How to Clean Windows
From Consumer Reports How to Clean Practically Anything (Fourth Edition/Updated), © 1996
In today’s busy world, cleaning windows is often an afterthought. Here are some tips to make it a bit easier.
Pick a cloudy day to wash your windows – sunlight will dry them too quickly and cause streaking. Window glass will stay cleaner longer if you wash the window screens and frames before you wash the windows.
Use a commercial window cleaner such as Windex or use a recipe for an effective homemade window cleaner with ammonia and rubbing alcohol. The ammonia cuts dirt and oil, and the alcohol cleans polar soils and helps the water evaporate quickly, so the windows do not streak. The following recipe is especially useful for heavily soiled windows:
Mix ½ cup sudsy ammonia, 1 pint rubbing alcohol and 1 Tablespoon hand dishwashing liquid (do not use more than 1 T or streaking may result). Top mixture off with enough water to make one gallon.
Plain household ammonia in water (1/2 cup per gallon on warm water) also works well for less soiled windows.
Wash windows with a non-linting cloth or a sponge dipped in the cleaning solution. If you are using a commercial cleaner, follow the product instructions. After washing, either squeegee the window, as professionals do, or dry it with another clean, dry, absorbent, lint-free cloth or paper towel.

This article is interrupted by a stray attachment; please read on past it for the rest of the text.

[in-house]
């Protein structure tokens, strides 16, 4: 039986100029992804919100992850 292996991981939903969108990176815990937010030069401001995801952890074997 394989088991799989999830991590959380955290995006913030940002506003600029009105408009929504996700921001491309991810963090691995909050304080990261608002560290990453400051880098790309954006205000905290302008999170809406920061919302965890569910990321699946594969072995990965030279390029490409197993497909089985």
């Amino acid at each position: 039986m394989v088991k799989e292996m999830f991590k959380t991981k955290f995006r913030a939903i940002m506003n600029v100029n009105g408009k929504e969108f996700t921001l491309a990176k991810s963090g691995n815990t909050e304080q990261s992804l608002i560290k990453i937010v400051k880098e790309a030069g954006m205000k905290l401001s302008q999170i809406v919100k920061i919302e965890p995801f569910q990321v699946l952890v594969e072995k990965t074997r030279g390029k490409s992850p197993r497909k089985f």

Professionals use natural sponge applicators and rubber squeegees, but some people swear by newspapers. Unfortunately, newspaper isn’t very absorbent, and it takes a fair amount of wiping and rubbing to clean and polish a window with it. Newspaper also blackens your hands and leaves ink smudges around window muntins (vertical or horizontal bars between the panes of glass in a window, also known as mullions).
Any glass cleaner, even plain water, can soften latex paint on muntins and sills around a window. Therefore, blot spilled window cleaner off painted surfaces without hard rubbing. The paint should harden once it has dried.